"The Sassenach," the Fearsome MacLeod grumbled. His eyes narrowed, and his hand went to the hilt of his dirk. The man certainly lived up to his fearsome nickname. He was tall, broad, and muscular despite the streaks of silver in his dark hair. John imagined facing him in battle — Donal MacLeod's enemies probably died of fright without his even having to draw his claymore, which was as famous as the man who wielded it.
Yet wee Fia took her father's arm and stood on her toes to kiss his cheek, and John watched the laird's iron glare melt like warm butter. "Now, Papa, John is Dair's very good friend, and the captain of our guards," she said. "He's the best swordsman I've ever seen."
Donal MacLeod looked at John again, but it was clear that his opinion hadn't budged.
"I had the honor of meeting one of your other daughters, Laird MacLeod," John said smoothly. "May I enquire after Mistress Meggie's health?"
The Highlander reddened and scowled. "My daughter is none of your —"
"Papa!" Fia said, shaking Donal's arm gently. "Meggie is well, John — or she was last time I heard from her. Papa brought me letters from all my sisters when we met in Edinburgh."
John tried a different smile, a polite one this time, with all the highborn, aristocratic charm of his youth behind it, but still the Fearsome MacLeod wasn't impressed.
Fia blushed and looked down at the people on the beach below. "Now where is Dair?"
John spotted Alasdair Og at once, by his height and his plaid. He was helping someone out of the launch, a slender woman. He grasped her waist and swung her out of the boat and onto the pebbled shore. The lass's skirts caught the wind, revealing shapely ankles, and her plaid blew back from her head. The breeze snatched the ribbon that bound her hair, and it flew out to sea and set free a cloud of glorious russet curls, nearly scarlet against the gray of the rocks and the sea.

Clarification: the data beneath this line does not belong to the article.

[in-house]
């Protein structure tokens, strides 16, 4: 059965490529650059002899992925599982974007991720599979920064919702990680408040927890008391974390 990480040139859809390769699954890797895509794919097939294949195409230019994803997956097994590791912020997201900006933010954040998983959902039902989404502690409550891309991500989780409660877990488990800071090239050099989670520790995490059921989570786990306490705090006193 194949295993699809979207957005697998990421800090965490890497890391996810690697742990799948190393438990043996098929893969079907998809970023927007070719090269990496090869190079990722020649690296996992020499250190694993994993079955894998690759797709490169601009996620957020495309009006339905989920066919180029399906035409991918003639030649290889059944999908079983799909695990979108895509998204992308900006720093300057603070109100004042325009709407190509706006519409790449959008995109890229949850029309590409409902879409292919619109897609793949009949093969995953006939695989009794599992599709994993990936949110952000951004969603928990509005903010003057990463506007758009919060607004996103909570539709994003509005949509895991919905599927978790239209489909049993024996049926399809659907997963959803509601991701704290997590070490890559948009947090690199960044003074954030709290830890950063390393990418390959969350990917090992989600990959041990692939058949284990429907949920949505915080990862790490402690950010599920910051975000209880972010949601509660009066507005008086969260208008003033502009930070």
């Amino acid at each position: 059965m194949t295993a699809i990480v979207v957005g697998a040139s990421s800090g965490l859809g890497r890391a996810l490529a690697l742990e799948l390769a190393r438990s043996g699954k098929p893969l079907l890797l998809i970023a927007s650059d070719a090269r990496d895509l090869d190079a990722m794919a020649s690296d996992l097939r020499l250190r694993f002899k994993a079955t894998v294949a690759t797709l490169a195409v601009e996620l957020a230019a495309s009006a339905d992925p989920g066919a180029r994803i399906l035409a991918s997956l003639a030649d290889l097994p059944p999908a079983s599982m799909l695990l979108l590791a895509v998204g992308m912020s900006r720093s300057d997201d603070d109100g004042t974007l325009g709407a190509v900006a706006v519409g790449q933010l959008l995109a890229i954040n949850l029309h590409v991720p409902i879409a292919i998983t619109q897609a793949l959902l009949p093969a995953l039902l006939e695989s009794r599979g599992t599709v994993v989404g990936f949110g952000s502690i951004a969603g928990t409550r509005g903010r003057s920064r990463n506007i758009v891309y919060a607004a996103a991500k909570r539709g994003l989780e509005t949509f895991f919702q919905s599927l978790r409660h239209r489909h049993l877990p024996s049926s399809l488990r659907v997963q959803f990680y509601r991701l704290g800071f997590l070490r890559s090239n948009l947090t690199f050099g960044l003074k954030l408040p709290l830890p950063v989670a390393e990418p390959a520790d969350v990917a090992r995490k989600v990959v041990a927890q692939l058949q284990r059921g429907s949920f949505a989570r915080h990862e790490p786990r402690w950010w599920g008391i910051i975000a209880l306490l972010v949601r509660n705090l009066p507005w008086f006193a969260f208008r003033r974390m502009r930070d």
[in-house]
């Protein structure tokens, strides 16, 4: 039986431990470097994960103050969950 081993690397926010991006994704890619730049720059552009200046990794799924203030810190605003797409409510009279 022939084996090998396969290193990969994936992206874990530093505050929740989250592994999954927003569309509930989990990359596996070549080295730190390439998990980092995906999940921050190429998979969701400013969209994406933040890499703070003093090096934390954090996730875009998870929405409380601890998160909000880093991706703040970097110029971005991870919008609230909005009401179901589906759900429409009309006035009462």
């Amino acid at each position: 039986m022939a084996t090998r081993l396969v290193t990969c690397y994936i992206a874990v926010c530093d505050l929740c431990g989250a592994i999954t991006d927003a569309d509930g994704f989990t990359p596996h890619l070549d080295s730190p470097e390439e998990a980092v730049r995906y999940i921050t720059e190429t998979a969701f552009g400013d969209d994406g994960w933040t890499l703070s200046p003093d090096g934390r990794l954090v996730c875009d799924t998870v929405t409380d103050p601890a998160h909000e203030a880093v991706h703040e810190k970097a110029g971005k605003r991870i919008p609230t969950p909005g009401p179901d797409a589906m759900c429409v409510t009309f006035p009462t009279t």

John was too far away to see her face. But her body had a graceful delicacy of shape and height. Dair let her go once she had her balance back again.
"Who is the woman with —" John began, but both Fia and Donal rounded on him.
"That's my daughter," and "She's my sister," came out at the same moment, both voices sharp with identical warning: Stay away.
It felt as if the sun had gone behind a cloud. John had been at Carraig Brigh for almost four years. Folk were polite, sometimes almost friendly, but they never let him forget he was an outsider here. It didn't matter that he was Dair's friend and trusted captain, he was an Englishman, a Sassenach, a man cast out by his own kin for sins he didn't speak of. Despite his skills with a sword, or any kindness he might do, any noble deed, he'd never be good enough for men like Donal MacLeod.
John bowed again, crisply. "If you'll excuse me, I've duties to see to."
But he made the mistake of looking down over the cliff again. The lass was staring up at him now, her eyes wide, her face a pale oval against the swirling glory of her hair. He knew without even being close enough to see her features that she was beautiful. His chest tightened, and his mouth dried. He felt as if lightning had struck him, but the sky was clear. It was standing too close to the cliff top, he told himself. He hated the sea, hated ships, and even looking at the waves was enough to remind him of the last time he'd sailed, make him feel sick and regretful. He pushed the memory away. It was the sea, and only the sea, not the MacLeod's daughter, Fia's sister, the lass forbidden to the likes of him.
He turned and led the garron away. He caught up with some of the sailors, men he was acquainted with, and joked with them as if the snub didn't matter.
Gillian stood on the pebbled beach, still feeling the roll of the ship under the thin soles of her shoes. She shaded her eyes and looked up the steep path to where her father and sister waited and took note of the man standing next to Fia. The wind blew his fair hair, and the sun sparked on the stubble of his unshaven face, giving him a golden glow. He was tall, as tall as her father, but lean instead of broad, his legs long, clad in breeches and tall boots, not a kilt. She could tell — feel — that he was staring at her. The earth tilted in the oddest way.
She felt something stir in her breast, and her heart thumped. Then the ribbon in her hair broke free, and she lost sight of him in the wind-tossed cloud of her hair.
"Are ye steady, lass?" Alasdair Og asked kindly, his hand under her elbow. "It takes a few minutes to get your bearings on land after being in a ship."